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CeBIT Australia hosts leading minds in business tech sector

May 25, 2017 Exhibitions No Comments Email Email

The much-anticipated keynote speaker Eugene Kaspersky, Chairman and CEO of Kaspersky Lab, recognised as the world’s foremost authority on cyber security spoke at CeBIT Australia yesterday about the growing incidence of cybercrime worldwide.

In this new age of cyber-warfare, he expects attacks against large industry systems to increase, the worst-case scenarios including attacks on infrastructure, the power grids and health care services.

“Cybercrime is a huge global problem due to the Internet of things (IoT) and inter-networking of physically connected smart devices. More attacks are growing and crime groups are now working together. Unfortunately, cybercrime business is very profitable costing the world globally AU $600 billion,” said Mr Kaspersky.

Mr Kaspersky co-founded Kaspersky Lab in 1997, the largest privately held end-protection vendor with the most comprehensive anti-virus and internet security worldwide, protecting over 300,000 malicious global attacks daily. He has earned a number of international awards for his technological, scientific and entrepreneurial achievements.

Day one of CeBIT Australia came to a close with CeBIT Black, an invite-only VIP charity event bringing together 450 of Australia’s senior leaders of enterprises and government organisations. Held at Doltone House, Jones Bay Wharf this exclusive event included insightful presentations from Morris Miselowski, business futurist and a closed auction of unique experiences for the official charity, The Smith Family.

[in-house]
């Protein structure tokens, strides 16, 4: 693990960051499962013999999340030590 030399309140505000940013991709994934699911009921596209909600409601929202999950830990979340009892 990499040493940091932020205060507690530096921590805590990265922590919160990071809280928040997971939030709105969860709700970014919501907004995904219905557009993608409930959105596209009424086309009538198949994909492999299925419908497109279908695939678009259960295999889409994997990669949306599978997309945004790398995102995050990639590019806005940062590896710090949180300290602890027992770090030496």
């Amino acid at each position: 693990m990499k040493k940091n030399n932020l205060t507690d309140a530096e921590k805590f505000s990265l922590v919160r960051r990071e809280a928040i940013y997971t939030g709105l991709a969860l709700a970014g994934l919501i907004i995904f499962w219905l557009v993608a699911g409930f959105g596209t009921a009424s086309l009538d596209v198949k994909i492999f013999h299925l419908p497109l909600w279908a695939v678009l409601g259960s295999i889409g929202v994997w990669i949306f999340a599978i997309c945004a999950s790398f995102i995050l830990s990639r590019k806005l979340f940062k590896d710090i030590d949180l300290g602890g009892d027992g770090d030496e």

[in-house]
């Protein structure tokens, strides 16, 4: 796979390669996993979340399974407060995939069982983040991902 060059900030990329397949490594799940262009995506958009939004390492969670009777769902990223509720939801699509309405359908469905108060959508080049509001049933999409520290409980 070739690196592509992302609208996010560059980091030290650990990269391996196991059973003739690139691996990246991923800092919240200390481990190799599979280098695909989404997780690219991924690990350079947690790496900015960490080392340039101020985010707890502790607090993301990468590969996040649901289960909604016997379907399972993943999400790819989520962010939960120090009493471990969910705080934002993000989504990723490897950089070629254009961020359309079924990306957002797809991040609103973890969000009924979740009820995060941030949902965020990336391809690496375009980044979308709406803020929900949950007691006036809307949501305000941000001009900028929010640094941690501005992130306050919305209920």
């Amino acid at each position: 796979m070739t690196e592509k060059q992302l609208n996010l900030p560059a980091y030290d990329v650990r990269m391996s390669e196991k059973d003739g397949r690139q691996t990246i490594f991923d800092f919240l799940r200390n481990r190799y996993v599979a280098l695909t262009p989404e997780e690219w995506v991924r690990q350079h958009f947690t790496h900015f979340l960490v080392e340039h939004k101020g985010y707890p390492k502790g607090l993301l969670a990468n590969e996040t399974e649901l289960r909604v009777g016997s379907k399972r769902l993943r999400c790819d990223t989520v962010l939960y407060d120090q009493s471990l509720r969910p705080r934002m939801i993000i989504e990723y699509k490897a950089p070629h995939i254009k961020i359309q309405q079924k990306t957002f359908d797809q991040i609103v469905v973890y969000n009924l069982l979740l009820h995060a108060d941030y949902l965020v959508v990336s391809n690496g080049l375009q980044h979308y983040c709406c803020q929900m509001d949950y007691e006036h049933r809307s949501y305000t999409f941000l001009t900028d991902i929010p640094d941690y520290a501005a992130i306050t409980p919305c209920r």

Randi Zuckerberg, entrepreneur, investor, author and media personality was the first keynote to kick off day two of CeBIT Australia. Her keynote explored exciting trends impacting businesses today.

Citing her book, Zuckerberg said that things can get ‘dot complicated’ and that with new technology comes great things but also risks.  She urged entrepreneurs to think about the social consequences of new technology, and how we can be responsible about the new ideas and solutions we put out to society. Zuckerberg asks; “Are we creating an upstairs and downstairs work culture with our mobile, on-demand economy? And if so, what are the consequences?”

Nicholas Davis, Head of Society and Innovation, Member of the Executive Committee, World Economic Forum, provided an interesting insight into how human development has been linked with revolutions in how we work and live.

“Human development has increased in terms of income, health and education, and while it isn’t all about technology, it has been a massive advancer in human development,” said Davis.

The impact of Industry 4.0 on how we work has raised many concerns for the workforce of the future. According to a World Economic Forum survey completed in 2015, 35% of the core skills needed in the workforce will change between 2015 and 2020. However, there is a dichotomy of workforce skills needed. We need to be engaged in STEM education, so we can have the understanding of technical. However, we are also doing more complex problem solving, critical thinking, and creative thinking.

The issue remains though, you can get a lot of great jobs if you are good at relating to others, also if you are very technical, but what about everyone else? This is a major challenge for Australia to address.

“A critical skill needed for the future is the one that helps us understand the technology and what the systemic impact of this. What are the outcomes for our children and society. We need to think about the value of development for those who aren’t as privileged,” said Davis.

CeBIT Australia 2017 continues tomorrow for its final day on 25 May 2017 at the International Convention Centre, Sydney.

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